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Discussion Starter #1
i have the offroad evolution magnum 44 inner sleeves and was going to install a set of the new nitro shafts with the bigger ujoints today.

as you can see in the pics the clearance of the stock shafts to the sleeve is aprox. .20"

the yoke for the shaft is understandably bigger for the larger ujoint, but extends the base on the yoke into what would be the sleeve if installed.



 

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I'm not sure about the evo sleeves, but I've installed a couple sets of poly sleeves and they do NOT stick out of the tubes like that!

I always weld them recessed IN about 1/4" from the end.

I'm thinking your sleeves are installed incorrectly/not all the way in.

theres no reason to leave them too long and hanging out like that, no strength to be gained, only clearance problems and cost more to produce (used more tubing) if they ARE supposed to be like that.
 

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Discussion Starter #3
I'm not sure about the evo sleeves, but I've installed a couple sets of poly sleeves and they do NOT stick out of the tubes like that!

I always weld them recessed IN about 1/4" from the end.

I'm thinking your sleeves are installed incorrectly/not all the way in.

theres no reason to leave them too long and hanging out like that, no strength to be gained, only clearance problems and cost more to produce (used more tubing) if they ARE supposed to be like that.
nope they are all the way in, the evo sleeves have seals built into the end piece that sticks out. the silver colored dot is the grease zerk
 

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I had just pulled up ORE's site and looked at that.

well I'd start grinding on the ends of those tubes till the shafts fit
the seals arent needed anyway, I'd prioritize stronger axles over an unnecessary seal any day.
 

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well, the way I see it, you have 2 pieces of steel wanting to occupy the same space - one has to get smaller.

1 = extra beef on the yoke
1 = optional seal

I know where I'd take away steel.

admittedly, thats not a failure prone portion of the yoke like the ears, but you'll be kicking yourself later if you do snap that yoke at the shaft just so you can pull a nice, clean, shiny - but broken shaft out.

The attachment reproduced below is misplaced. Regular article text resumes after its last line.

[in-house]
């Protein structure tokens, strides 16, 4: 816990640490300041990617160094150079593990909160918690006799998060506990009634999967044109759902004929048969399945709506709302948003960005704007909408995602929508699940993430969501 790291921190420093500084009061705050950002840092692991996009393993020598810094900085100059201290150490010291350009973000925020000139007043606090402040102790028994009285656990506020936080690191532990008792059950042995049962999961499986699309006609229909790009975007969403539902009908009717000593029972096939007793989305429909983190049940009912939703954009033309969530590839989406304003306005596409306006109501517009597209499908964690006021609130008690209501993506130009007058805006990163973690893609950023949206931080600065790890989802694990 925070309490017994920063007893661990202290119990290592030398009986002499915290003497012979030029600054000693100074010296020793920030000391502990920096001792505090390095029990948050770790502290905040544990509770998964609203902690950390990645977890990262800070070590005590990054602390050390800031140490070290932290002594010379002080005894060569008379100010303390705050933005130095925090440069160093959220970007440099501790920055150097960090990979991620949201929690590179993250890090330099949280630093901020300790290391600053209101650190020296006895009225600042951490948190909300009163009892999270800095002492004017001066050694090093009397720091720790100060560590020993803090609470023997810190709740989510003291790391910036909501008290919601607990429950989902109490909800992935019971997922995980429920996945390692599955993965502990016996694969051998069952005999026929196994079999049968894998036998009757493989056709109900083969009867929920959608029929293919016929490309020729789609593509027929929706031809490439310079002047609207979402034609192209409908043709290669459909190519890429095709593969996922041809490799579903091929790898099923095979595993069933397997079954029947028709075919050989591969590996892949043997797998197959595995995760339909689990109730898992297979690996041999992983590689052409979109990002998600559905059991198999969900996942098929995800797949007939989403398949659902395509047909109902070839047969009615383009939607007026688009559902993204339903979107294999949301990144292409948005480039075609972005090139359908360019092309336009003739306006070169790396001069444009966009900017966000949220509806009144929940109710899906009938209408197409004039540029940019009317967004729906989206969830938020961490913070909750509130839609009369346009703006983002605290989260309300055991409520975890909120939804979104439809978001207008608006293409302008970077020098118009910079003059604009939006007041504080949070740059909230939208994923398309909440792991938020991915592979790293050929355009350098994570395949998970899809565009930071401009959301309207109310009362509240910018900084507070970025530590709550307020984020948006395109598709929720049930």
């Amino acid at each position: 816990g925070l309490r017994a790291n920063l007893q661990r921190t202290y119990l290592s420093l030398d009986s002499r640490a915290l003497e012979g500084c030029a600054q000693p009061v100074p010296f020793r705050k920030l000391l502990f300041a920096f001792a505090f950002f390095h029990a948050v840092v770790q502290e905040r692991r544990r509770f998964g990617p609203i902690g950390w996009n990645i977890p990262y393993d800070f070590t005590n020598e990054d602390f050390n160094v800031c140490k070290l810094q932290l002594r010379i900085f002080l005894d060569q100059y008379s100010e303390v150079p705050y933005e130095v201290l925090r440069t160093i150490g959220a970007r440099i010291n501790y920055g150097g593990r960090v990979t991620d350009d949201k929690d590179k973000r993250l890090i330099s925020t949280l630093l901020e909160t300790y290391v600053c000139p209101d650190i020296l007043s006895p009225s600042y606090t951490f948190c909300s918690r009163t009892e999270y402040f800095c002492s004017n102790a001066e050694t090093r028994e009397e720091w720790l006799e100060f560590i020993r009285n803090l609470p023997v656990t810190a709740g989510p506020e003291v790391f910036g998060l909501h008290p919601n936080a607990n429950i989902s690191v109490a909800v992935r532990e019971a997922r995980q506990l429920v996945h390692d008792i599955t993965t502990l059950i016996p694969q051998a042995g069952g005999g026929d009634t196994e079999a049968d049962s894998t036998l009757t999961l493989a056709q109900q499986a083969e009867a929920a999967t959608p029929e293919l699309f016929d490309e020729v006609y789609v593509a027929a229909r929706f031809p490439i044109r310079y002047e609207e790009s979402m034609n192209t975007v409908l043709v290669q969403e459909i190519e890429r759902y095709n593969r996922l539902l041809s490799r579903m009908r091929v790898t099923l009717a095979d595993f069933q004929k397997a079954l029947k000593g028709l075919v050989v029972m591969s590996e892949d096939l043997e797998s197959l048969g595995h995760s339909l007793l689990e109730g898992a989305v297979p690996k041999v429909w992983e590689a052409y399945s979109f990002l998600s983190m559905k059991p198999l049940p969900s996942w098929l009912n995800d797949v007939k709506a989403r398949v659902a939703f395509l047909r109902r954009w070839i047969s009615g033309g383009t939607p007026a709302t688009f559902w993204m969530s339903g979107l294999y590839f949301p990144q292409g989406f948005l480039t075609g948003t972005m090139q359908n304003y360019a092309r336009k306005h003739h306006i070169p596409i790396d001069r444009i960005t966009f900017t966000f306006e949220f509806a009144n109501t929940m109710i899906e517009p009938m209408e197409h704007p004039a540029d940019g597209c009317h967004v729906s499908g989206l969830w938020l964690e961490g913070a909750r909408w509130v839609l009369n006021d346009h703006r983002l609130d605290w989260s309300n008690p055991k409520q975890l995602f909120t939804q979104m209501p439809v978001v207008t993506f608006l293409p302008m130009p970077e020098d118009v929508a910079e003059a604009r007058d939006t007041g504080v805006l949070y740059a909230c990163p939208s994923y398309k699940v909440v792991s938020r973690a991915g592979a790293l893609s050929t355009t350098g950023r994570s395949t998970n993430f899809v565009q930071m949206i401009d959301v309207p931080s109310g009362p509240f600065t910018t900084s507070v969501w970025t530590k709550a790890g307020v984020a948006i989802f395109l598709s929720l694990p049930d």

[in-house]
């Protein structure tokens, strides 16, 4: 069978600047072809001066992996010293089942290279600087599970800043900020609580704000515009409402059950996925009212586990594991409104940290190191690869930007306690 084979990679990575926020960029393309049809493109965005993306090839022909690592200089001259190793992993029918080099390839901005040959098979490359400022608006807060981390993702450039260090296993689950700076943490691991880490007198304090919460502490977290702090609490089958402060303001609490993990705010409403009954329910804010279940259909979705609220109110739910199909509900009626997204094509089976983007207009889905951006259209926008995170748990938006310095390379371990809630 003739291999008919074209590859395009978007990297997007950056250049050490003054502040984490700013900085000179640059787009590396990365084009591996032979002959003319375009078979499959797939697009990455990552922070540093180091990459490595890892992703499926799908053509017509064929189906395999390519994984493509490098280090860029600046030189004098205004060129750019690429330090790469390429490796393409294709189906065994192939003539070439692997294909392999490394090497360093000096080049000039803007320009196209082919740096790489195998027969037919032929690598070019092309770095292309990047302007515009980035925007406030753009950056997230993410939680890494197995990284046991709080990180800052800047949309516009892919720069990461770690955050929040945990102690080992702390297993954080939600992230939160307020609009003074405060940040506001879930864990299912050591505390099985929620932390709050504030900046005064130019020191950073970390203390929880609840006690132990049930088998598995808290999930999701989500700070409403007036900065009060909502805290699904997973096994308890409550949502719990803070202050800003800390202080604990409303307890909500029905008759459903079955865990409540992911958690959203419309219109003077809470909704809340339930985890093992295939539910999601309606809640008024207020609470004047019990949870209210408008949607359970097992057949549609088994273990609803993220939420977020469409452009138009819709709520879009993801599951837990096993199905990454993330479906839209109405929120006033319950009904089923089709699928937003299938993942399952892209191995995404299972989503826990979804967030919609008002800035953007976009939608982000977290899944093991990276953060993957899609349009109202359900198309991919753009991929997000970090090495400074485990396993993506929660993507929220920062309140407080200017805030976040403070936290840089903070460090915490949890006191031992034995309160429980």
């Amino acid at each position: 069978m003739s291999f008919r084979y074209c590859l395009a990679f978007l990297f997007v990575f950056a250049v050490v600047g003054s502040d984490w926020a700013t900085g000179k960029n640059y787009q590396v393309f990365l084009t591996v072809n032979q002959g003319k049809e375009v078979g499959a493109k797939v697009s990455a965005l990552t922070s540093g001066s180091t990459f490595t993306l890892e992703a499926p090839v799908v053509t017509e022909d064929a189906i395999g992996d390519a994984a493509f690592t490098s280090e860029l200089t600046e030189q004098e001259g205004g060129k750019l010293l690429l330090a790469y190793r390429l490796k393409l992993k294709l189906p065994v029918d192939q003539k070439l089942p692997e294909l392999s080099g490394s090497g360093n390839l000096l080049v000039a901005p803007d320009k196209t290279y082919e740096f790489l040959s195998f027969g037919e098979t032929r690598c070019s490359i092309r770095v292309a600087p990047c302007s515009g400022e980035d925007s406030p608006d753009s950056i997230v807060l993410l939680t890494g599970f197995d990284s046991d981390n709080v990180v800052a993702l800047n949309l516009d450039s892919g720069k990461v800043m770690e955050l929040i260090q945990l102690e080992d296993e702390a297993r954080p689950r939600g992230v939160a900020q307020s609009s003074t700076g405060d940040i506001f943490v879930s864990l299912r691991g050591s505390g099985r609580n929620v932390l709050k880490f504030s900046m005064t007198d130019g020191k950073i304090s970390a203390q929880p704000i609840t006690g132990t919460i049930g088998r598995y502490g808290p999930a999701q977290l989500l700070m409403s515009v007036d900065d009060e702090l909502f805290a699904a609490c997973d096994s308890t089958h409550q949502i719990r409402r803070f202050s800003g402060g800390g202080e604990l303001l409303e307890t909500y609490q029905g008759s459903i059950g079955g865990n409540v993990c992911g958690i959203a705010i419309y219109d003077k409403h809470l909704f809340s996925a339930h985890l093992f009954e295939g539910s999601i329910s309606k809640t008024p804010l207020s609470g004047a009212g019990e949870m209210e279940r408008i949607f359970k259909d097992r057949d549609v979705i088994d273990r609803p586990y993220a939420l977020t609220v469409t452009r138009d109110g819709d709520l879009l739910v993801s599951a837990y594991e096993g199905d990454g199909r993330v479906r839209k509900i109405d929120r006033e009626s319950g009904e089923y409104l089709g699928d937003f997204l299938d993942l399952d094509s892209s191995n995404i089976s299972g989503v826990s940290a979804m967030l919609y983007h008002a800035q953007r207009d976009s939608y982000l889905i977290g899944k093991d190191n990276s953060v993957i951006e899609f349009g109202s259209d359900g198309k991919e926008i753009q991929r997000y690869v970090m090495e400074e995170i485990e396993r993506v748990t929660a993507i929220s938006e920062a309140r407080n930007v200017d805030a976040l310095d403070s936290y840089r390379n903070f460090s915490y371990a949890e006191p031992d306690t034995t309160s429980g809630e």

Anyway, feel free to ignore me, I've always thought sealing that end was useless and possibly a bad idea - you won't be able to tell when your inner seals start leaking.
Even though its probably not a big deal if you have sleeves since the gap between the sleeve and the shaft is so small it wont hold much fluid.
 

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I had just pulled up ORE's site and looked at that.

well I'd start grinding on the ends of those tubes till the shafts fit
the seals arent needed anyway, I'd prioritize stronger axles over an unnecessary seal any day.
Follow the bold words above. I have done this a few times. It's a lot of work while using the end/edge of the grind wheel but it's the best way to go. By the 3rd one I learned that a pneumatic die grinder is much easier and leaves a nicer finished product than fighting inside the "c's" with an electric 4" grinder.

I did turn a set of axles down to fit as opposed to grinding the sleeve. It's the "easy button" way to go but I wouldn't do it to my rig. the customer was building a showboat that wouldnt see any wheeling so it didn't matter to him.
 

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Discussion Starter #8
i knew i was going to end up cutting the tubes, just picking the hive's mind if there was anything i didnt know about that would work
 
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